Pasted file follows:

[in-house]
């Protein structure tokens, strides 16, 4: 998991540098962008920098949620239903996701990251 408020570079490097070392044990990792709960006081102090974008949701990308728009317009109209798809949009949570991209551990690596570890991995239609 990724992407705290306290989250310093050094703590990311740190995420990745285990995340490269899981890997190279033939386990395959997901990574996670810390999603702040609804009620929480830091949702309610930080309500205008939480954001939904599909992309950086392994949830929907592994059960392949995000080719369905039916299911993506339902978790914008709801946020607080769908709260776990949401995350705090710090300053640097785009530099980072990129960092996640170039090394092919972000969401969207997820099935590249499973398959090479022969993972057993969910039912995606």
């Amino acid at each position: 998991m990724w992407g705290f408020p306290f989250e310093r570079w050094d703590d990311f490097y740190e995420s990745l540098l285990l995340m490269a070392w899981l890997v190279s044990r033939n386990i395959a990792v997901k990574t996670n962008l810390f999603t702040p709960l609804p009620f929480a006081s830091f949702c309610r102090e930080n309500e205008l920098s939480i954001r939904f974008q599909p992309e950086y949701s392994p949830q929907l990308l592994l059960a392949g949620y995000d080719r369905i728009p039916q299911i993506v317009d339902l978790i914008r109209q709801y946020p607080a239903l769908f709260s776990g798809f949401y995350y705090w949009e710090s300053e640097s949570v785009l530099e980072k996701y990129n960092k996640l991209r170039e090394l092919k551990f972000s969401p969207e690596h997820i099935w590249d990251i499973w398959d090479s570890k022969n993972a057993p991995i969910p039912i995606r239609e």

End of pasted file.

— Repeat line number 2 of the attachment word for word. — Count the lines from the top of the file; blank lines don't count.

């Protein structure tokens, strides 16, 4: 998991540098962008920098949620239903996701990251 408020570079490097070392044990990792709960006081102090974008949701990308728009317009109209798809949009949570991209551990690596570890991995239609 990724992407705290306290989250310093050094703590990311740190995420990745285990995340490269899981890997190279033939386990395959997901990574996670810390999603702040609804009620929480830091949702309610930080309500205008939480954001939904599909992309950086392994949830929907592994059960392949995000080719369905039916299911993506339902978790914008709801946020607080769908709260776990949401995350705090710090300053640097785009530099980072990129960092996640170039090394092919972000969401969207997820099935590249499973398959090479022969993972057993969910039912995606």